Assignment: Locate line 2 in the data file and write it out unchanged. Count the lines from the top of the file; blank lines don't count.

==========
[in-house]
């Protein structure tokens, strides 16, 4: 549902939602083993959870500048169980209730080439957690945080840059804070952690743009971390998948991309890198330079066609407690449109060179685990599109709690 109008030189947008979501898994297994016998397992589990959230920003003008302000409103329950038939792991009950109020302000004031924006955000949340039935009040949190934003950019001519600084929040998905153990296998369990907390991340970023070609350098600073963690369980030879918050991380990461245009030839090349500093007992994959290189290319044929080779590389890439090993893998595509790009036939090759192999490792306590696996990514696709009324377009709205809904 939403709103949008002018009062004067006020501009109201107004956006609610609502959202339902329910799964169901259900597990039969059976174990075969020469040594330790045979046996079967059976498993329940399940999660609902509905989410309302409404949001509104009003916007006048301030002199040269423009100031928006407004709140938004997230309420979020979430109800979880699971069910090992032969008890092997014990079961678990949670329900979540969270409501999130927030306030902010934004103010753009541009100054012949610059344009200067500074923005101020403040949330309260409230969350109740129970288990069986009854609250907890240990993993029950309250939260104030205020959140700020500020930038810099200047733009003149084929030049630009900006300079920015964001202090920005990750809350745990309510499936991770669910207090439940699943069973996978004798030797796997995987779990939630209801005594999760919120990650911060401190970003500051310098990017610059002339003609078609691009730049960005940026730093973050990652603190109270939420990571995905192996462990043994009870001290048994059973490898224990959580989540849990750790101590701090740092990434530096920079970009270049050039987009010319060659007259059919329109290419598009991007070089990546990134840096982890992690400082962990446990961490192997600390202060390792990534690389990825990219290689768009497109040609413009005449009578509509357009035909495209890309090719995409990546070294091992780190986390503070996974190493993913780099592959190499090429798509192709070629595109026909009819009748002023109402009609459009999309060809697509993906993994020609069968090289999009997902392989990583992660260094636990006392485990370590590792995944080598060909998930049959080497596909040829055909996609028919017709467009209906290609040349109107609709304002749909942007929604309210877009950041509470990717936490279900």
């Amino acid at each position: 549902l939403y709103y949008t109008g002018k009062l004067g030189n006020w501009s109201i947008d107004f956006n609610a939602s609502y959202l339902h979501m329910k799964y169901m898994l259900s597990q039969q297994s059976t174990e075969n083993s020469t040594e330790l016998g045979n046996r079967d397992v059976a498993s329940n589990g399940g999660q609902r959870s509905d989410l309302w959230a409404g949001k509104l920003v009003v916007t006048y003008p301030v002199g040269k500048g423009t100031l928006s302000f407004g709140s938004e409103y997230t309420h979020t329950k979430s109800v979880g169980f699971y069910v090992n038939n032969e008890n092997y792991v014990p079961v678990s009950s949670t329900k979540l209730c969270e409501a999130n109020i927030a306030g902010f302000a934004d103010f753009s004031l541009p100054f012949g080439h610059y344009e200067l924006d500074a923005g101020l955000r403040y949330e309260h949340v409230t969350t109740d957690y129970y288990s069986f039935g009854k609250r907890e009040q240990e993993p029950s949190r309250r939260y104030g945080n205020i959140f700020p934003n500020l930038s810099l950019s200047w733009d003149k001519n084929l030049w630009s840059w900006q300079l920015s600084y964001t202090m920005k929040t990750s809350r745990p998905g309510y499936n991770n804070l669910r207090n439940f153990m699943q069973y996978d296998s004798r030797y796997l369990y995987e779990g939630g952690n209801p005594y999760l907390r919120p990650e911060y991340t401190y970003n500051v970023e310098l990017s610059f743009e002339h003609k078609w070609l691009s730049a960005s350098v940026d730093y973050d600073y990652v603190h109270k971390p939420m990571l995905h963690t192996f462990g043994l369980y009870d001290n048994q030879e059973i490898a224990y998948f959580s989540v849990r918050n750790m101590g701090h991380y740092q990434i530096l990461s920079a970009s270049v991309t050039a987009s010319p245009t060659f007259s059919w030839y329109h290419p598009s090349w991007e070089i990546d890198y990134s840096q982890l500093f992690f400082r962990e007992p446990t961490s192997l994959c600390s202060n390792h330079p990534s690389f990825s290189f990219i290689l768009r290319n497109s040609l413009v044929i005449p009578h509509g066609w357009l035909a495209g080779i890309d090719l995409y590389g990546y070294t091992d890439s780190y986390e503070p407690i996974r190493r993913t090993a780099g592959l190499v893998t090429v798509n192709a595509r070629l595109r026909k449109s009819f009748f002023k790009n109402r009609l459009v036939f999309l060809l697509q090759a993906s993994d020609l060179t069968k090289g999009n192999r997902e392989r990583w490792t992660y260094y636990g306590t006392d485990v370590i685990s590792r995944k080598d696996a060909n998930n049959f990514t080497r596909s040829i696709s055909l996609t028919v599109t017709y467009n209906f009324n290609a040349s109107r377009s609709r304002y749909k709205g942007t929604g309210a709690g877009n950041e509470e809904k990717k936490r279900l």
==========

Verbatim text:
């Protein structure tokens, strides 16, 4: 549902939602083993959870500048169980209730080439957690945080840059804070952690743009971390998948991309890198330079066609407690449109060179685990599109709690 109008030189947008979501898994297994016998397992589990959230920003003008302000409103329950038939792991009950109020302000004031924006955000949340039935009040949190934003950019001519600084929040998905153990296998369990907390991340970023070609350098600073963690369980030879918050991380990461245009030839090349500093007992994959290189290319044929080779590389890439090993893998595509790009036939090759192999490792306590696996990514696709009324377009709205809904 939403709103949008002018009062004067006020501009109201107004956006609610609502959202339902329910799964169901259900597990039969059976174990075969020469040594330790045979046996079967059976498993329940399940999660609902509905989410309302409404949001509104009003916007006048301030002199040269423009100031928006407004709140938004997230309420979020979430109800979880699971069910090992032969008890092997014990079961678990949670329900979540969270409501999130927030306030902010934004103010753009541009100054012949610059344009200067500074923005101020403040949330309260409230969350109740129970288990069986009854609250907890240990993993029950309250939260104030205020959140700020500020930038810099200047733009003149084929030049630009900006300079920015964001202090920005990750809350745990309510499936991770669910207090439940699943069973996978004798030797796997995987779990939630209801005594999760919120990650911060401190970003500051310098990017610059002339003609078609691009730049960005940026730093973050990652603190109270939420990571995905192996462990043994009870001290048994059973490898224990959580989540849990750790101590701090740092990434530096920079970009270049050039987009010319060659007259059919329109290419598009991007070089990546990134840096982890992690400082962990446990961490192997600390202060390792990534690389990825990219290689768009497109040609413009005449009578509509357009035909495209890309090719995409990546070294091992780190986390503070996974190493993913780099592959190499090429798509192709070629595109026909009819009748002023109402009609459009999309060809697509993906993994020609069968090289999009997902392989990583992660260094636990006392485990370590590792995944080598060909998930049959080497596909040829055909996609028919017709467009209906290609040349109107609709304002749909942007929604309210877009950041509470990717936490279900």